Joined
·
1,097 Posts
Thank you for the suggestion. Could you explain why I should disconnect the 12V battery? Should I then reconnect to see if that fixes the problem, or are you saying it's best not to leave it overnight like this?

Also - how do I recognize the 12V battery?
Thank you for the suggestion. Could you explain why I should disconnect the 12V battery? Should I then reconnect to see if that fixes the problem, or are you saying it's best not to leave it overnight like this?

Also - how do I recognize the 12V battery?
The 12 volt battery is the black square block behind the driver's headlight with large wires on the top.
 

·
Registered
Joined
·
2 Posts
I had the same issue with another vehicle. Try this as it worked for me when I did this.
1. Since the car is on. Put your key fob away from the Bolt by about 30 ft. Go back to Bolt
2. Power off the Bolt. Key fob will not answer security request.
3. Wait and see what happens. It should stay off.
I’m a lurker car to the forums most of the time. Just read things.

Steve
 

·
Registered
Joined
·
1,458 Posts
You might also want to open all 4 doors, the rear hatch, and the hood, and close all securely. I suppose if it thought one of those was open, it might give that message.

Mike
 

·
Registered
Joined
·
7,910 Posts
12V battery runs all of the electronics, so it is effectively rebooting the car.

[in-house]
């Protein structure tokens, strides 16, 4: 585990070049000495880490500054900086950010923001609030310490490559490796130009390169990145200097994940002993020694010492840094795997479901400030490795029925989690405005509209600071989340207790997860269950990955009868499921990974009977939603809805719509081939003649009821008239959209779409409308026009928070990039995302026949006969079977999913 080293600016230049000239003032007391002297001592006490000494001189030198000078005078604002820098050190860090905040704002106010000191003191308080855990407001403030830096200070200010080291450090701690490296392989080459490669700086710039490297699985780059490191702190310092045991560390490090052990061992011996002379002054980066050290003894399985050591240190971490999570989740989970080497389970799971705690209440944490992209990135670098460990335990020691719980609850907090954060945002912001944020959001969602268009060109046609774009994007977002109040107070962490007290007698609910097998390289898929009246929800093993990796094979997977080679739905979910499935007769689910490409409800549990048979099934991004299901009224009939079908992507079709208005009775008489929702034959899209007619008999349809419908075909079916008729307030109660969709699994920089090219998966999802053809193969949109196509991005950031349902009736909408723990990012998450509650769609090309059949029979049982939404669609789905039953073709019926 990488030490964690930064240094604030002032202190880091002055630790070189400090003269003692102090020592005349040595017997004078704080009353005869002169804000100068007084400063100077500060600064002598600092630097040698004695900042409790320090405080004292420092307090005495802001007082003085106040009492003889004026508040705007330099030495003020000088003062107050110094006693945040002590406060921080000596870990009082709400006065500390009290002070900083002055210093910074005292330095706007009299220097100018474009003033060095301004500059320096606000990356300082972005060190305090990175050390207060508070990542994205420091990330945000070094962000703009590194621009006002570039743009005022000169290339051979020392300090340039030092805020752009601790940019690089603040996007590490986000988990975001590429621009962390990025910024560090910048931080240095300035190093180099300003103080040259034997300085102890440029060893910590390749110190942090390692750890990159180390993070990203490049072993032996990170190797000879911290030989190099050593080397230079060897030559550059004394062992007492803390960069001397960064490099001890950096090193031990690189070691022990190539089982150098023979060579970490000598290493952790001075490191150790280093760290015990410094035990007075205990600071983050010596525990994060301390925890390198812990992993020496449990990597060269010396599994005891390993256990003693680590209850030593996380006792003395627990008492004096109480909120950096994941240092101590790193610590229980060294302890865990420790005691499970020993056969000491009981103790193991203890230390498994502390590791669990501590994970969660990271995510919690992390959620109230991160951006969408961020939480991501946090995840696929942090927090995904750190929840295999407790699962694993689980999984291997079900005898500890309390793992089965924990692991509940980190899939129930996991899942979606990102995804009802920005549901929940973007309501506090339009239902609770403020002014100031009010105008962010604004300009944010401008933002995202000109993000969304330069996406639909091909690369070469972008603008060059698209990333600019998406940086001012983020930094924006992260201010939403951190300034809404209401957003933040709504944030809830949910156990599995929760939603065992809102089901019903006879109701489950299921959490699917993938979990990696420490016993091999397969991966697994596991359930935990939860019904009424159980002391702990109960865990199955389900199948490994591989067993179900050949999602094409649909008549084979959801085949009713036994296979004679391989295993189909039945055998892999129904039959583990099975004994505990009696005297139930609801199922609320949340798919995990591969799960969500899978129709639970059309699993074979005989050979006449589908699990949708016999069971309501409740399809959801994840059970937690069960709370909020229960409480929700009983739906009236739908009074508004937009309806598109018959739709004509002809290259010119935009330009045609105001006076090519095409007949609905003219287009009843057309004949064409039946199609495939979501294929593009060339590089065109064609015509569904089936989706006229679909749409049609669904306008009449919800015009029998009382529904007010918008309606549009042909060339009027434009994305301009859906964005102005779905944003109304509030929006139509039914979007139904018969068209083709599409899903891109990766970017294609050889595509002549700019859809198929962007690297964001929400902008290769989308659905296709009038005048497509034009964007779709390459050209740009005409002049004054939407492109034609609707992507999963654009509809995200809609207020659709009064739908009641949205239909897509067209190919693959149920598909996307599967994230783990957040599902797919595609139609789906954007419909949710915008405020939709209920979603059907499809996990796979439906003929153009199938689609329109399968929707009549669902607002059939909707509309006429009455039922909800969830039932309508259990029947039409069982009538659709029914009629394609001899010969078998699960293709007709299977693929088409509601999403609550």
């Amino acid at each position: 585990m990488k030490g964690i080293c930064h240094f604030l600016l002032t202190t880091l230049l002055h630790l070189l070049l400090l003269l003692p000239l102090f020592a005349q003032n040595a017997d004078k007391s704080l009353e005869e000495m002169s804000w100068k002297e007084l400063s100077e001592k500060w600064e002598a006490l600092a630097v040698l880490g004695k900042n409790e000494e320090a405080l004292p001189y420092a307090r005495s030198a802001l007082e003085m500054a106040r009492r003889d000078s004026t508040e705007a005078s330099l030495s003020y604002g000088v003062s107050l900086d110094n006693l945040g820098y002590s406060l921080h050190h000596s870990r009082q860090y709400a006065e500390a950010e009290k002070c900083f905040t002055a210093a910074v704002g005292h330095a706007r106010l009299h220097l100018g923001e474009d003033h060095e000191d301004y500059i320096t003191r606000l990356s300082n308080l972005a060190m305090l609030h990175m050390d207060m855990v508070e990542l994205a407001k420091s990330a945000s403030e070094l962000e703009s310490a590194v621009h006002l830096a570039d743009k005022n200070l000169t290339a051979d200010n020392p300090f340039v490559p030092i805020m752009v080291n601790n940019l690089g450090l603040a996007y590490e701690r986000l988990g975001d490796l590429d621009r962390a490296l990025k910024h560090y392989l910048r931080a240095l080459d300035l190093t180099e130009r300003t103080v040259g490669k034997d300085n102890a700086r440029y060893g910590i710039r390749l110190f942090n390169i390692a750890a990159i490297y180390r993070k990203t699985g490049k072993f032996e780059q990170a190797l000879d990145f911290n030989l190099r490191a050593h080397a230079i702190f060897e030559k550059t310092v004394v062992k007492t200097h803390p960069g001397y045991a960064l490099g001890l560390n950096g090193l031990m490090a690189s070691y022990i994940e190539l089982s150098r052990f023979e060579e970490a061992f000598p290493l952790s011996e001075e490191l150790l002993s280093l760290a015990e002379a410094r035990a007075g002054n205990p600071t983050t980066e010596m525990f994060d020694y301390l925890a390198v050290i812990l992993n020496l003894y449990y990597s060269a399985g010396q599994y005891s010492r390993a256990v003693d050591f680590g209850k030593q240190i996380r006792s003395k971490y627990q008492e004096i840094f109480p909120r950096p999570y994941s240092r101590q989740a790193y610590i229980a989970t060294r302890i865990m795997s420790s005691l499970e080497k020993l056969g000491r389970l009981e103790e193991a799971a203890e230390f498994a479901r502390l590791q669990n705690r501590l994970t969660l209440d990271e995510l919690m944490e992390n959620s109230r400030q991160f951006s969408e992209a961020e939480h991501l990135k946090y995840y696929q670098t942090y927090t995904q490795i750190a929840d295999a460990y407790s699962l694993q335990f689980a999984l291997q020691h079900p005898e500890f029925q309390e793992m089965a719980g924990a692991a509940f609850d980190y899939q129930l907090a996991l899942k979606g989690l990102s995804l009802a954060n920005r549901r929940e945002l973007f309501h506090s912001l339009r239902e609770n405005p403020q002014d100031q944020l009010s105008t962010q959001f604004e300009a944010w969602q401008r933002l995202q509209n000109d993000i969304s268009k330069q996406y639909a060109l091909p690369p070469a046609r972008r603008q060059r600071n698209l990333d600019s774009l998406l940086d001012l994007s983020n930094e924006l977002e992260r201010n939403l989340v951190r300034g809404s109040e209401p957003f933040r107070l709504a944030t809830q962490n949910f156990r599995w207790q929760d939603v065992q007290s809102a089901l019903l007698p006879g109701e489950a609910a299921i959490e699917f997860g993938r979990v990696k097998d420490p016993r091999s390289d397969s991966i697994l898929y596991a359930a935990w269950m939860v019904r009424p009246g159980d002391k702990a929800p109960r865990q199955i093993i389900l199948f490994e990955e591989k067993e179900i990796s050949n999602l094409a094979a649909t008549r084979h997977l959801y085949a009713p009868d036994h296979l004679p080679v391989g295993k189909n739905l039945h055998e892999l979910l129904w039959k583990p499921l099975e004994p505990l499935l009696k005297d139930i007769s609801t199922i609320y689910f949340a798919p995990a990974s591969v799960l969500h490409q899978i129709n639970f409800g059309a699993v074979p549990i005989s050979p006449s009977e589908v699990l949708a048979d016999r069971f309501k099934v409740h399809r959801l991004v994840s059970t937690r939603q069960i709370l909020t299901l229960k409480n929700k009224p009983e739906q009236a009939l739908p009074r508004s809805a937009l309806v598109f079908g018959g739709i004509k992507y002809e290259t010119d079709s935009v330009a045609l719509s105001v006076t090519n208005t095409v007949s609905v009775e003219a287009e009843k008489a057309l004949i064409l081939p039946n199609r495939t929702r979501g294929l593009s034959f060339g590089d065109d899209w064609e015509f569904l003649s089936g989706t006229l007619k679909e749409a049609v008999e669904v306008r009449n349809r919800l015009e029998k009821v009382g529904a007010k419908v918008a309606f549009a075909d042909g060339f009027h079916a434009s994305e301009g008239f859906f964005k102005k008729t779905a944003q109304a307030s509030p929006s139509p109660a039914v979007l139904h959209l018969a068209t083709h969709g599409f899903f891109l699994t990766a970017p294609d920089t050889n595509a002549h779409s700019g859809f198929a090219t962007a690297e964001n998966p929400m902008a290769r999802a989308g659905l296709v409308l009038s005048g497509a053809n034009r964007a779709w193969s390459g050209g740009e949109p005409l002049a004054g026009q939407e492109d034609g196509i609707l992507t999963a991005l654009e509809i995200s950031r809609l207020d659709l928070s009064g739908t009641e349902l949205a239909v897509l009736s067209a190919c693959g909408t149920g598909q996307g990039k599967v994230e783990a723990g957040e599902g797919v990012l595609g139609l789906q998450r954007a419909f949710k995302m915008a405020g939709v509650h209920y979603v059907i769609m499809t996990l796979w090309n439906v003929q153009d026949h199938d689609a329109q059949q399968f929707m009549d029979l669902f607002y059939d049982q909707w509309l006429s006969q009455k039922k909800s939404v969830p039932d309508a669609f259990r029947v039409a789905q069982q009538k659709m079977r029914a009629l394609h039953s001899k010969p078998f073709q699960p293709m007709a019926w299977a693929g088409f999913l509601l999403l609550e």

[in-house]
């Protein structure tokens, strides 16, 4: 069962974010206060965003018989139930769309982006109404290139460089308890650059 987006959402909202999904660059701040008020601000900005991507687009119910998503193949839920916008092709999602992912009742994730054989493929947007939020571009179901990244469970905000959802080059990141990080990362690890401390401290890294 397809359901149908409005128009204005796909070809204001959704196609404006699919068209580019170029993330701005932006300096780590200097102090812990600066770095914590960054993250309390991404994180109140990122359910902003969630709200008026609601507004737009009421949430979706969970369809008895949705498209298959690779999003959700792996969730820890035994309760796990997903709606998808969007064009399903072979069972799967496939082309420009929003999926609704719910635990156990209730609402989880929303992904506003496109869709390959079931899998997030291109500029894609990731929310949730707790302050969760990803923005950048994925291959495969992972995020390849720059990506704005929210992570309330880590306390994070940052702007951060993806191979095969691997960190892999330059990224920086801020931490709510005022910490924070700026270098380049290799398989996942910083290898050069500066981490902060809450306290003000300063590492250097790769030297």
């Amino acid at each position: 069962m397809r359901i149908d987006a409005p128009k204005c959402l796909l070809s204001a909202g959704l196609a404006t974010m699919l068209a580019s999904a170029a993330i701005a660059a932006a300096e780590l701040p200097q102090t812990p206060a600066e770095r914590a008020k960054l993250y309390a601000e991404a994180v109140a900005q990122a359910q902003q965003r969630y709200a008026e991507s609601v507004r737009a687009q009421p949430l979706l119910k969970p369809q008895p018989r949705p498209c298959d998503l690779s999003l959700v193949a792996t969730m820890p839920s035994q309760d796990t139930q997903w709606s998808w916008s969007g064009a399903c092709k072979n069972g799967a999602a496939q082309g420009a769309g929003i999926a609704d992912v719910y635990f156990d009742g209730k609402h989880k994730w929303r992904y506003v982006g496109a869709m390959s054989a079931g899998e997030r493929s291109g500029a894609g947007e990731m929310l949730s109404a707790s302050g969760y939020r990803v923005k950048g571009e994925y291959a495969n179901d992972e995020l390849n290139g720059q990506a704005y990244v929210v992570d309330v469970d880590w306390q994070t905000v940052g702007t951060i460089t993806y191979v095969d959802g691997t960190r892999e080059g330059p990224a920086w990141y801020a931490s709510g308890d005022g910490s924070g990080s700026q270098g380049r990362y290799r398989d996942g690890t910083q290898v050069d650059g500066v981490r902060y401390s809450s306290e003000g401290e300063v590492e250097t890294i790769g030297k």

Leave it disconnected for 10 minutes.
And test it. Flaky 12V batteries can cause all sorts of phantom issues with the car, and if the car was sitting on the dealer's lot with a low main battery for a few months then the 12V battery may have been overstressed by becoming completely discharged.
 

·
Registered
2021 Bolt Premier
Joined
·
3,940 Posts
I suspect that you tried to do something in the car before it was done booting up. I've seen all kinds of bizarre behaviors in 20 years of EV driving, due to either not waiting long enough for boot, or a low 12V aux battery.

When you think about it, there's probably a half-dozen different processors doing their housekeeping chores at boot, and then they need to talk to each other to confirm it's all ready to go before a decision is made. I don't try to read a thumb drive in my PC until it's fully booted. We shouldn't expect our modern vehicles to be ready instantly, either.

The other, larger issue is the 12V aux battery. In my experience, bizarre behaviors have been tied back to a weak aux battery probably 90%+ of the time. The recommendations, above, to disconnect the aux battery for ten minutes, is a good one. I'd probably do it for several hours, and have it on a charger during that time. Make sure that the charger/conditioner is multi-stage and designed for AGM batteries.